This section is from the book "The Home Hand-Book of Domestic Hygiene and Rational Medicine. Volume 2.", by J. H. Kellogg, M.D.. Also available from Amazon: The Home Hand-Book of Domestic Hygiene and Rational Medicine, Volume 2.
This term is applied to the condition which usually follows severe injury of any sort. It. also frequently follows severe surgical operations. The patient generally becomes cold and complains of faintness. There is general tremor, pulse is small, speech and thought are confused, there is little or no appetite, perhaps nausea and vomiting, and there may be involuntary discharges from the bladder and bowels. A shock is generally followed by reaction, in which the patient has more or less fever according to the intensity of the shock.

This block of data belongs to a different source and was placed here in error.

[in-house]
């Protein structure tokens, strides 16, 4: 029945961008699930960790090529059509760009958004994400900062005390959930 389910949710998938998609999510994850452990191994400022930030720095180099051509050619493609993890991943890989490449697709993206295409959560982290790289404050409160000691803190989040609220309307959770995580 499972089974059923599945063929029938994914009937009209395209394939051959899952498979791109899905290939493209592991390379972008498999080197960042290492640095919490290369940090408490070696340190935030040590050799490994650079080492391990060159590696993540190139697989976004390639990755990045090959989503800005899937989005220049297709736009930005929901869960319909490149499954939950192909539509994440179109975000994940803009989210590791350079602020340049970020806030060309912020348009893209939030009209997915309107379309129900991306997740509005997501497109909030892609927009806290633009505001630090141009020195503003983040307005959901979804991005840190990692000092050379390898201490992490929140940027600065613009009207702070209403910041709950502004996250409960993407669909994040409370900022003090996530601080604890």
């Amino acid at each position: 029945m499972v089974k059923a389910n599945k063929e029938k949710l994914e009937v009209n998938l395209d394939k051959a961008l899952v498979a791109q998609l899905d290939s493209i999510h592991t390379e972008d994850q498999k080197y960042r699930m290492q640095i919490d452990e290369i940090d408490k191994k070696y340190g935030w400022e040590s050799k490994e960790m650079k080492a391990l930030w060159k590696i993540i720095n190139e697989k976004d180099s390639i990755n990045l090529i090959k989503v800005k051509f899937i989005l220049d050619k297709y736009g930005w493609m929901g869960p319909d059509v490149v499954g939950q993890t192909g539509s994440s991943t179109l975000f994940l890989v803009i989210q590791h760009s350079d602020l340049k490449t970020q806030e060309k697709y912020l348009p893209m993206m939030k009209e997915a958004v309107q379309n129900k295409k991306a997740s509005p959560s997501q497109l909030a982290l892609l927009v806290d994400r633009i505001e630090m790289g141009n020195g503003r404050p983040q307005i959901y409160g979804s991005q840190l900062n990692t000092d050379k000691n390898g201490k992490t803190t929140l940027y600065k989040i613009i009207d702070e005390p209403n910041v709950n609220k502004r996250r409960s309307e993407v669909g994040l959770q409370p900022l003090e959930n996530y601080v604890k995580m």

Hot bricks or bottles should be applied about the patient. If the injured part is painful, it should be soothed by hot applications. The hands and feet, and the whole surface of the body, should be rubbed until warm. Hot drinks of some kind should be given. Great harm may be done by the free use of stimulants, as is quite customary in these cases. By their employment the reaction, or fever, which follows may be greatly increased.